University policy explicitly prohibits individuals from using its computer systems and networks to violate copyright law. Some peer-to-peer file-sharing—including uploading or downloading copyrighted music—may violate copyright law. It is important for all users of the University's systems to understand their responsibilities and the University's obligations regarding copyright.
What is peer-to-peer file sharing?
File sharing is the process of making files available for other users to download and use. Peer-to-peer, commonly known as P2P, sharing is when individuals store files on their personal computers and enable their computers as servers so that others may download the files.
Is peer-to-peer file sharing unlawful?
Peer-to-peer file sharing is not, itself, unlawful. It is what and how one shares files using peer-to-peer networks that that may or may not be lawful. There are many legitimate and lawful uses of peer-to-peer networks. There are also unscrupulous and unlawful uses of those networks. It is the responsibility of all University constituents who use peer-to-peer technology to do so lawfully.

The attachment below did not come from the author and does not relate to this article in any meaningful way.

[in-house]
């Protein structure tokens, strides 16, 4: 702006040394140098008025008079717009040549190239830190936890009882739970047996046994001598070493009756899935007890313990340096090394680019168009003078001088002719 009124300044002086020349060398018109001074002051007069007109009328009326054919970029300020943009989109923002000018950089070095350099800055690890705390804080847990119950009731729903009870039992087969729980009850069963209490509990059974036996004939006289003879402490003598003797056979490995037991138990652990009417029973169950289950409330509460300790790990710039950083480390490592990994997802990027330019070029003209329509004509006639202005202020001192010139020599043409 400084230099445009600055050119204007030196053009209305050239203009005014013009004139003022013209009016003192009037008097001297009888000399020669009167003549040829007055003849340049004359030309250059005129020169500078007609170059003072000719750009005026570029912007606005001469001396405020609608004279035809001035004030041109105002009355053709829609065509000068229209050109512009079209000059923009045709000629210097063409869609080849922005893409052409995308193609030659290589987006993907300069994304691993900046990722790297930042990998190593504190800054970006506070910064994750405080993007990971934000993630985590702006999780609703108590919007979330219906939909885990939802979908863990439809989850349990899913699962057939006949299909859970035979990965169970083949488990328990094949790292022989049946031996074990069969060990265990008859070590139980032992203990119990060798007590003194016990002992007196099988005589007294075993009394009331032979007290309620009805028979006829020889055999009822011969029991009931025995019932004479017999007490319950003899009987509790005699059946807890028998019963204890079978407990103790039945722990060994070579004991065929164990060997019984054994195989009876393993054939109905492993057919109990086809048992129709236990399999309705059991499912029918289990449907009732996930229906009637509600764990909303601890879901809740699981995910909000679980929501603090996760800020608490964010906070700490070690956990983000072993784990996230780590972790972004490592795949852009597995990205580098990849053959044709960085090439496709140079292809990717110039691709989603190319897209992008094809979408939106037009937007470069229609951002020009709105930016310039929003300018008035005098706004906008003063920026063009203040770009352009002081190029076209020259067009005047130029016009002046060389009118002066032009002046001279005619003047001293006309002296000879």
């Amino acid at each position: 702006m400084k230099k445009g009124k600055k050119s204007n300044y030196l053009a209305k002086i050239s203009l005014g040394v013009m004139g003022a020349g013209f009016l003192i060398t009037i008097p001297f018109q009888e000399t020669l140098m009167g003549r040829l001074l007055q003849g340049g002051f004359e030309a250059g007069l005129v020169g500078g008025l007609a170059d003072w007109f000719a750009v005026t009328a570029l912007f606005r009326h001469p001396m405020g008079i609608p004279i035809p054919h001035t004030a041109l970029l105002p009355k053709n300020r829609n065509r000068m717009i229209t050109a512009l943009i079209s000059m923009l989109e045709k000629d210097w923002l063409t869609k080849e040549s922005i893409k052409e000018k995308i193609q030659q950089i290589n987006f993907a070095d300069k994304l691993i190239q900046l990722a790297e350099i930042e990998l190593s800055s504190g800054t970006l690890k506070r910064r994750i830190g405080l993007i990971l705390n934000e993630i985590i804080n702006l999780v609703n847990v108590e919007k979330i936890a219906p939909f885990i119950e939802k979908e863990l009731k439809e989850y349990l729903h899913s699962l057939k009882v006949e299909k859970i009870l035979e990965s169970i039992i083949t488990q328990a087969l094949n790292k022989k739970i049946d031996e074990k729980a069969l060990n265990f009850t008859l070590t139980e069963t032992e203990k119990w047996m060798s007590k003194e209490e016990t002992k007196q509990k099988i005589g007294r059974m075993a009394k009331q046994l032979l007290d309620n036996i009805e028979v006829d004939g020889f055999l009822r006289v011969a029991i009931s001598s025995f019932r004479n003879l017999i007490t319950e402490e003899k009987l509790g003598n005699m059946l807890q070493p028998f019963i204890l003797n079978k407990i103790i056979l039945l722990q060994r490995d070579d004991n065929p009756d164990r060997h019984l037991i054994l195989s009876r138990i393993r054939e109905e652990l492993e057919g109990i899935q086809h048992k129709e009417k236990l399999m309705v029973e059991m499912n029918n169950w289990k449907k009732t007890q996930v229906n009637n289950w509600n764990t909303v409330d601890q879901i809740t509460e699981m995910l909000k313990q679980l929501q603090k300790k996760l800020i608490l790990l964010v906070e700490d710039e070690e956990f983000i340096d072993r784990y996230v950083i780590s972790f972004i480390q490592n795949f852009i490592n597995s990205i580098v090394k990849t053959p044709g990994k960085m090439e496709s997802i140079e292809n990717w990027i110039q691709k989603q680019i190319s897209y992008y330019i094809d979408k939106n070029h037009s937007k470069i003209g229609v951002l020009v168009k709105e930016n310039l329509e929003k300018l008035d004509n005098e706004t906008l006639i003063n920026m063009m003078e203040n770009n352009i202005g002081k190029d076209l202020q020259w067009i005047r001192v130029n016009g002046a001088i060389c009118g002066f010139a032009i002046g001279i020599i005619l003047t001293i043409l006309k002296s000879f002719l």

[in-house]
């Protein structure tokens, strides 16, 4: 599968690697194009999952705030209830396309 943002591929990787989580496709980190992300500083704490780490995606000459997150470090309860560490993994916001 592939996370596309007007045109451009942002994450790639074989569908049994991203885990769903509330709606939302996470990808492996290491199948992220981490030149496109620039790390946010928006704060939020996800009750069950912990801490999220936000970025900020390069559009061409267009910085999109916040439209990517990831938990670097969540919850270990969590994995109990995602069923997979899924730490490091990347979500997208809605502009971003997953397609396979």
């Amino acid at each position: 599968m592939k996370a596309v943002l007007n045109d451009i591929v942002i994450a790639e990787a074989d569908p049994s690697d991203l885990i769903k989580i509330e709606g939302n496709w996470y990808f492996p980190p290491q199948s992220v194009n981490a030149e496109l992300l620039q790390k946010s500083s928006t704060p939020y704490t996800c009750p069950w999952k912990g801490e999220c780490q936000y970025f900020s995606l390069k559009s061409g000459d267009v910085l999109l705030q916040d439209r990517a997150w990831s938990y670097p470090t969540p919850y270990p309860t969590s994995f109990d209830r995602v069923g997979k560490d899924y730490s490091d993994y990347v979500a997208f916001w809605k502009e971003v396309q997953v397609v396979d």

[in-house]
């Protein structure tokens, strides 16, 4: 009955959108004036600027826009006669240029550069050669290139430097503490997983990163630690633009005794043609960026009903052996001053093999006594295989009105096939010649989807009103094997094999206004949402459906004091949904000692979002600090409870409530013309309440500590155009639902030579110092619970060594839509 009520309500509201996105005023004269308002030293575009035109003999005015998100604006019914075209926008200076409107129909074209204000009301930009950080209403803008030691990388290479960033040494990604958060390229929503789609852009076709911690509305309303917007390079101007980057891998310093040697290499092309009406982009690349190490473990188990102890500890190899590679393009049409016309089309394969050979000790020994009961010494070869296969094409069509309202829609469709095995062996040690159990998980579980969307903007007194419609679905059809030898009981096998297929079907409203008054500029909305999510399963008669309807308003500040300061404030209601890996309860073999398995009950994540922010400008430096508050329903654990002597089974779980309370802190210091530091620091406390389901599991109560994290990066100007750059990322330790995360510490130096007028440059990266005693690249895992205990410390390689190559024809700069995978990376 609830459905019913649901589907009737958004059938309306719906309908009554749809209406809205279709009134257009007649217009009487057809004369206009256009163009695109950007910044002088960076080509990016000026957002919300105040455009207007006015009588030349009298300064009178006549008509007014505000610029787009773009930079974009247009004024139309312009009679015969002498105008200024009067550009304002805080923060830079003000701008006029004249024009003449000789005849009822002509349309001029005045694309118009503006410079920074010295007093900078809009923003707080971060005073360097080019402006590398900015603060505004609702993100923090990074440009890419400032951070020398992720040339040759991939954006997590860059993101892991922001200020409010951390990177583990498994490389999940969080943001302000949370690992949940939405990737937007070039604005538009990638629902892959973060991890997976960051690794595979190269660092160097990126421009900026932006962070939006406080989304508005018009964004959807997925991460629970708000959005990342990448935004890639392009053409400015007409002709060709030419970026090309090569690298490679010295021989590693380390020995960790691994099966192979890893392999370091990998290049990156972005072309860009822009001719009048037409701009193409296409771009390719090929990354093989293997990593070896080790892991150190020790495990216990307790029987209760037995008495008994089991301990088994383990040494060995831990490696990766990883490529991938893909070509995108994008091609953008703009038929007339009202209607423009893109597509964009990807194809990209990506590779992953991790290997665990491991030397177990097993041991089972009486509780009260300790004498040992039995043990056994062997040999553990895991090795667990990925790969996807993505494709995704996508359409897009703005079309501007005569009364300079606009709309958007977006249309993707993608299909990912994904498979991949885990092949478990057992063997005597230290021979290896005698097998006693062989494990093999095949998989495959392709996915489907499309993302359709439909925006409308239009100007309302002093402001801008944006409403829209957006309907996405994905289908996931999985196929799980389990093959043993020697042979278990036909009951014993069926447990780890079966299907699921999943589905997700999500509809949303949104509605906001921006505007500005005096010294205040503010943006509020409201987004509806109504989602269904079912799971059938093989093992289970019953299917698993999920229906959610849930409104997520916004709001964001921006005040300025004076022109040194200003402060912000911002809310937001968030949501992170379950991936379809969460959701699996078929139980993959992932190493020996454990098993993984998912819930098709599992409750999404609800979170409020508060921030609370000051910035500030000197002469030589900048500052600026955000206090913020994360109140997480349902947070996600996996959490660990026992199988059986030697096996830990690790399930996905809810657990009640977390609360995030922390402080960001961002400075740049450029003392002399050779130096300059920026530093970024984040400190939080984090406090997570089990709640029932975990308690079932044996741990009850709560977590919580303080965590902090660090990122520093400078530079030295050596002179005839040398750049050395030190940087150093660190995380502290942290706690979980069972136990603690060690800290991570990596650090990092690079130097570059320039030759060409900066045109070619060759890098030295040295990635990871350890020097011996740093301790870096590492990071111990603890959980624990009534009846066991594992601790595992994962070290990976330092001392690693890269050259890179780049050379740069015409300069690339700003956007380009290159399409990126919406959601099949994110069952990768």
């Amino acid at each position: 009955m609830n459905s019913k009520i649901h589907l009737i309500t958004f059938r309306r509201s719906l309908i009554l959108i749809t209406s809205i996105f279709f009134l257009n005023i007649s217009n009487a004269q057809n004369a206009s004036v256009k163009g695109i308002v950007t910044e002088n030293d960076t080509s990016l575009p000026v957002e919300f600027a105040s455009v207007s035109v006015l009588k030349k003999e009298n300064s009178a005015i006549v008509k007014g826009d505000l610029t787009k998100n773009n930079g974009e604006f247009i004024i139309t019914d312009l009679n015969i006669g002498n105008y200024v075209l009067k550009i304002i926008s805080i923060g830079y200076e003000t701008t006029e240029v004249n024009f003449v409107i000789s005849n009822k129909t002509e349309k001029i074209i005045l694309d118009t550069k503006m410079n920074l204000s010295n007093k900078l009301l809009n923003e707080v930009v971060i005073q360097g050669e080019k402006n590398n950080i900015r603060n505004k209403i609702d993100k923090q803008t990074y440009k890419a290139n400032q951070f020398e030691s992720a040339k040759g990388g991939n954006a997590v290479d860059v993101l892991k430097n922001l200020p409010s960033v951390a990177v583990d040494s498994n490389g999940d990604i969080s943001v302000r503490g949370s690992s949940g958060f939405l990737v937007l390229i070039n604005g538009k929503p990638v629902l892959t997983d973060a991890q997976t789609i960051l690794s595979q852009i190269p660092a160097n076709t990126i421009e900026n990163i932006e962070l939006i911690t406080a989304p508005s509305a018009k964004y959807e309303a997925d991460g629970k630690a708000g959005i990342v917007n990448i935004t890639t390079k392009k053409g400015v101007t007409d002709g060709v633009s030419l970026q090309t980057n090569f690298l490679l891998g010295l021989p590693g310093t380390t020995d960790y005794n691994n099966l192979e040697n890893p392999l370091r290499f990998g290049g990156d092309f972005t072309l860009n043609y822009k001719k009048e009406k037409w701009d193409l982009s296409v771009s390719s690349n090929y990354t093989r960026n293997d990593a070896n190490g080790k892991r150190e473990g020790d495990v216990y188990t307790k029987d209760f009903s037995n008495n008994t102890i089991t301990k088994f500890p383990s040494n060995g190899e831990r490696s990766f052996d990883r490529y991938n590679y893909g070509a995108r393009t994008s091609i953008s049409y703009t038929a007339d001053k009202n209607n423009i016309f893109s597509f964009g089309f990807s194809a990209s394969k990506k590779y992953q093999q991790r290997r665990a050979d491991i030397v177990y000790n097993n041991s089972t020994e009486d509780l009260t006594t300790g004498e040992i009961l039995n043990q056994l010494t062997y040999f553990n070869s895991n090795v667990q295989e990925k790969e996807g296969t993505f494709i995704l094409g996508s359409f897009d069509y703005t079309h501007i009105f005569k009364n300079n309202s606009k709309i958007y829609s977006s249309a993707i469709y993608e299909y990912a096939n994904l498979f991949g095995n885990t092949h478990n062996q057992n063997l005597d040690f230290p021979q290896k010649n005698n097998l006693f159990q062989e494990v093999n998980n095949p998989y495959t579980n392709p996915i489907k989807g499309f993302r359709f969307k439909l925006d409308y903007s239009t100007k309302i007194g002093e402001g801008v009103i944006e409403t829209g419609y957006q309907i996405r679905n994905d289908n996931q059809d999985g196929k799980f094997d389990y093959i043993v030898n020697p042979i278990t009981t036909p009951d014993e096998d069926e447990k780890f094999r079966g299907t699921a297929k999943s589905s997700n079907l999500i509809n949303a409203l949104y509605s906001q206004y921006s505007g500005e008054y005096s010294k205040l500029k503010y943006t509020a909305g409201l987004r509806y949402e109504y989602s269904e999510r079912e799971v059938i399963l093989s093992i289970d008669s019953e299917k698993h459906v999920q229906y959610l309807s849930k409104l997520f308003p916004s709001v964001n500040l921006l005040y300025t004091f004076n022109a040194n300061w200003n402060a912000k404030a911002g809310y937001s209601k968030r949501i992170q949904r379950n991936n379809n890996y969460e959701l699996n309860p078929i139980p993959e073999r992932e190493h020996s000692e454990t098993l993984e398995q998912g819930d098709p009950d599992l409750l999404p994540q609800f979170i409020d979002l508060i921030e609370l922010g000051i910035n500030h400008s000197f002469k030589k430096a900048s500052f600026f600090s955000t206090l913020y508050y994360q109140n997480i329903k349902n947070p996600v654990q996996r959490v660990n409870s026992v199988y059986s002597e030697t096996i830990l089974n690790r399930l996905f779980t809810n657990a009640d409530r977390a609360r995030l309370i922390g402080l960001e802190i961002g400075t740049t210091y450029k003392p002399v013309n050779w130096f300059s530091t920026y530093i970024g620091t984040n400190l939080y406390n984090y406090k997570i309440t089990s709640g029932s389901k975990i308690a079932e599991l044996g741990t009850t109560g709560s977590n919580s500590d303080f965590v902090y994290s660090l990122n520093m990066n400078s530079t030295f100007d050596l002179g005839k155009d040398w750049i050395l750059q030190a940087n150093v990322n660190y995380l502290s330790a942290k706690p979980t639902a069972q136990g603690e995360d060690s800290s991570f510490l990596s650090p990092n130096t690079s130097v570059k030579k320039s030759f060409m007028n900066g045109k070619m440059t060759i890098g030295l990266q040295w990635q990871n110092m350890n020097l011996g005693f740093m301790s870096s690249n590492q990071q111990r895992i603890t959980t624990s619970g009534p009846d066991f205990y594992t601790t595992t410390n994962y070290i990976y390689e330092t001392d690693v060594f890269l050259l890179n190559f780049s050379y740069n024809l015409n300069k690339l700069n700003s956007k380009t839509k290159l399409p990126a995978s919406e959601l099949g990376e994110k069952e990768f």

What is appropriate file sharing and what isn't?
Unless you are the copyright holder or have express permission to share someone else's copyrighted works, you are almost certainly violating someone's copyrights if you upload copyrighted works to the Internet to share via a peer-to-peer network.
While there are some circumstances in which unauthorized downloading may be lawful, downloading songs instead of purchasing them is clearly unlawful. Unless you are the copyright holder or have express permission to download someone else's copyrighted works, you are highly likely to be violating someone's copyrights if you download copyrighted works via a peer-to-peer network.
What is the University doing to educate the campus community?
Besides addressing the issue in orientation sessions, the Office of Information Technology has begun an education process to assure that those using WMU resources to share files are aware of what they are doing. See what you need to know about peer-to-peer file sharing.
What are the sanctions for violating University policies?